Born: March 2, 1934 | Died: February 5, 1962 Primary Instrument: Bass
Douglas Watkins was an American hard bop jazz double bassist from Detroit.
An original member of the Jazz Messengers, he later played in Horace Silver's quintet and freelanced with Gene Ammons, Kenny Burrell, Donald Byrd, Art Farmer, Jackie McLean, Hank Mobley, Lee Morgan, Sonny Rollins, and Phil Woods among others.
Some of Watkins' best-known work can be heard when as a 22-year-old he appeared on the 1956 album, Saxophone Colossus by tenor saxophonist Sonny Rollins, with Max Roach and Tommy Flanagan. From that session, the tunes Blue Seven and St. Thomas, especially, have become revered not only as evidence of Rollins' original genius but as fine examples of Watkins' work.
According to Horace Silver's autobiography, Let's Get to the Nitty Gritty, Watkins, along with Silver, later left Art Blakey's Jazz Messengers because the other members of the band at the time (Kenny Dorham, Hank Mobley and Blakey) had serious drug problems, whereas Watkins and Silver were tired of being harassed and searched by the police every time they went to a gig in a new city and club.
In 1958 Watkins would join Donald Byrd for a European tour, taking up extended residence at Le Chat Qui Pêche, a jazz club on Paris' Left Bank. Along with Byrd, tenor saxophonist Bobby Jaspar, pianist Walter Davis, Jr. and drummer Art Taylor, Watkins made two albums with Byrd during this time, one recorded in the club and another at a formal concert featuring Byrd's quintet.
Watkins was known for his superb tone and distinct phrasing. He had a distinct walking tone and was right on the beat, forming an organic, indivisible relationship with his instrument as he swayed with it in perfect time. Pianist Red Garland often stated that Watkins was his favorite bassist and that he was always in tune and never off-key. Watkins played with Garland in 1959, along with drummer Specs Wright.
While Watkins lived only to the age of 27, he appeared on well over 350 LPs in his career backing many major jazz stars of the time. When Charles Mingus briefly ventured over to the piano stool in 1961, he hired Watkins to take over the bass part; Oh Yeah!!! and Tonight at Noon were the results of this adventurous interlude.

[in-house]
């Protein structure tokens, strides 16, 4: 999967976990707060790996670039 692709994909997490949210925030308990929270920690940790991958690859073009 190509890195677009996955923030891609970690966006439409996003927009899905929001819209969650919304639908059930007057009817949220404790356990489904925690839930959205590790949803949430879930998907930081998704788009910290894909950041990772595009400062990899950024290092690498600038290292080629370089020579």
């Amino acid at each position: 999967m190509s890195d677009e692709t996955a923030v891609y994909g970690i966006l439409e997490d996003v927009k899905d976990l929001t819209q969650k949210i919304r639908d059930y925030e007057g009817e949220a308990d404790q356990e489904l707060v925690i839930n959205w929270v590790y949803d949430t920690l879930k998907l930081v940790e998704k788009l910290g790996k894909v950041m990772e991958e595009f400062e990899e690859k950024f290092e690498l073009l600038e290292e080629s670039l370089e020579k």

Watkins recorded only two albums as leader. Watkins at Large (1956) is an album for the tiny Transition label, made with fellow members of the Horace Silver Quintet of the time—most recently it has been available on a two-disc set, The Transition Sessions (Blue Note, 2002), which incorporates two additional Transition dates on which Watkins appears.
The other Watkins-led session, Soulnik (1961), with Yusef Lateef and reissued as part of the OJC series, features Watkins on cello with Herman Wright backing him on bass. The cello was an instrument he had started to play only two days before the recording session.
Watkins died in an automobile accident on February 5, 1962, while traveling from Arizona to San Francisco to meet drummer Philly Joe Jones for a gig. He fell asleep at the wheel and was hit head-on by an oncoming truck. The other occupants of the car, pianist Sir Roland Hanna and trumpeter Bill Hardman, survived the crash. Watkins made enough recordings with seminal musicians, especially Blakey, Silver, Mobley, Byrd and Rollins, to ensure his lasting reputation as a superb musician, an unselfish and enabling ensemble player, and a bassist-walker with few peers.
Doug Watkins and Paul Chambers were best friends from high school. They were not related in anyway through marriage or otherwise. Doug introduced Paul to his next door neighbor and childhood friend Annie Williams. Doug knew Paul and Annie liked one another and he liked them. He was Paul's best man at their wedding. Doug and Paul started a rumor that they were cousin as a joke because they looked alike, dressed alike and were tall. People still confused the two as each other. They were best friends until Dougs untimely death in 1962. Doug and Paul were not related other than loving one another as friends and fellow bass players.